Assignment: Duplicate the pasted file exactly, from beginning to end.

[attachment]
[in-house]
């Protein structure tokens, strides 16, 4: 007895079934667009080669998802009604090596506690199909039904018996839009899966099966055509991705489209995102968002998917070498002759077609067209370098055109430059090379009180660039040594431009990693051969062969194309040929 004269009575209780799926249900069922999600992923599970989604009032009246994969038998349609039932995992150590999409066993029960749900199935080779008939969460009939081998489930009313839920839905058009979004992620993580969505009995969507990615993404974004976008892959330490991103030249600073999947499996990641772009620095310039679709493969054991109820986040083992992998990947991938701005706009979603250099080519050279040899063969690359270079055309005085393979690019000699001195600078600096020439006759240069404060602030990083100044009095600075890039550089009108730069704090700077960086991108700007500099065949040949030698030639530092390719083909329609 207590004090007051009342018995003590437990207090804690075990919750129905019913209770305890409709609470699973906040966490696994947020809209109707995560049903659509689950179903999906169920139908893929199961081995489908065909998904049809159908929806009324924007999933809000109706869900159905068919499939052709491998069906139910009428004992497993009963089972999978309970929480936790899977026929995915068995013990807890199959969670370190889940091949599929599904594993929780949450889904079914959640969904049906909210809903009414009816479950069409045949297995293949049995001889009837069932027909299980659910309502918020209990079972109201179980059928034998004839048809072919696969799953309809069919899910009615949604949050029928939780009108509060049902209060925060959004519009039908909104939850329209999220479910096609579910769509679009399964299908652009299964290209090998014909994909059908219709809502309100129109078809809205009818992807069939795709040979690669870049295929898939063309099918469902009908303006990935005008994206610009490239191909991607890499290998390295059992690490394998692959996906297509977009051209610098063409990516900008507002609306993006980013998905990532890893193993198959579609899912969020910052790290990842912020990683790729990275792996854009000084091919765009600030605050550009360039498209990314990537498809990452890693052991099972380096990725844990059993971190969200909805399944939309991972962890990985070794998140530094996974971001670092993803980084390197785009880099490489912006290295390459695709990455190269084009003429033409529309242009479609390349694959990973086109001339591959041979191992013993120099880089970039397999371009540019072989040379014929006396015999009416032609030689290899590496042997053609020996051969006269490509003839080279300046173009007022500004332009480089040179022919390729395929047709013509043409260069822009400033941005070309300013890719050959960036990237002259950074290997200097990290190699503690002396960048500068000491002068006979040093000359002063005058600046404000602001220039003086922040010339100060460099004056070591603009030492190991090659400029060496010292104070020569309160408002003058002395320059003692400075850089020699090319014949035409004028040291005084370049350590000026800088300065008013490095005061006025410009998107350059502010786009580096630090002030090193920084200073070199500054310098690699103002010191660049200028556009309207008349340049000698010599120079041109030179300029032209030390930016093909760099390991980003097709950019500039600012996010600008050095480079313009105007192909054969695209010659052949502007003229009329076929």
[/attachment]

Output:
[in-house]
């Protein structure tokens, strides 16, 4: 007895079934667009080669998802009604090596506690199909039904018996839009899966099966055509991705489209995102968002998917070498002759077609067209370098055109430059090379009180660039040594431009990693051969062969194309040929 004269009575209780799926249900069922999600992923599970989604009032009246994969038998349609039932995992150590999409066993029960749900199935080779008939969460009939081998489930009313839920839905058009979004992620993580969505009995969507990615993404974004976008892959330490991103030249600073999947499996990641772009620095310039679709493969054991109820986040083992992998990947991938701005706009979603250099080519050279040899063969690359270079055309005085393979690019000699001195600078600096020439006759240069404060602030990083100044009095600075890039550089009108730069704090700077960086991108700007500099065949040949030698030639530092390719083909329609 207590004090007051009342018995003590437990207090804690075990919750129905019913209770305890409709609470699973906040966490696994947020809209109707995560049903659509689950179903999906169920139908893929199961081995489908065909998904049809159908929806009324924007999933809000109706869900159905068919499939052709491998069906139910009428004992497993009963089972999978309970929480936790899977026929995915068995013990807890199959969670370190889940091949599929599904594993929780949450889904079914959640969904049906909210809903009414009816479950069409045949297995293949049995001889009837069932027909299980659910309502918020209990079972109201179980059928034998004839048809072919696969799953309809069919899910009615949604949050029928939780009108509060049902209060925060959004519009039908909104939850329209999220479910096609579910769509679009399964299908652009299964290209090998014909994909059908219709809502309100129109078809809205009818992807069939795709040979690669870049295929898939063309099918469902009908303006990935005008994206610009490239191909991607890499290998390295059992690490394998692959996906297509977009051209610098063409990516900008507002609306993006980013998905990532890893193993198959579609899912969020910052790290990842912020990683790729990275792996854009000084091919765009600030605050550009360039498209990314990537498809990452890693052991099972380096990725844990059993971190969200909805399944939309991972962890990985070794998140530094996974971001670092993803980084390197785009880099490489912006290295390459695709990455190269084009003429033409529309242009479609390349694959990973086109001339591959041979191992013993120099880089970039397999371009540019072989040379014929006396015999009416032609030689290899590496042997053609020996051969006269490509003839080279300046173009007022500004332009480089040179022919390729395929047709013509043409260069822009400033941005070309300013890719050959960036990237002259950074290997200097990290190699503690002396960048500068000491002068006979040093000359002063005058600046404000602001220039003086922040010339100060460099004056070591603009030492190991090659400029060496010292104070020569309160408002003058002395320059003692400075850089020699090319014949035409004028040291005084370049350590000026800088300065008013490095005061006025410009998107350059502010786009580096630090002030090193920084200073070199500054310098690699103002010191660049200028556009309207008349340049000698010599120079041109030179300029032209030390930016093909760099390991980003097709950019500039600012996010600008050095480079313009105007192909054969695209010659052949502007003229009329076929």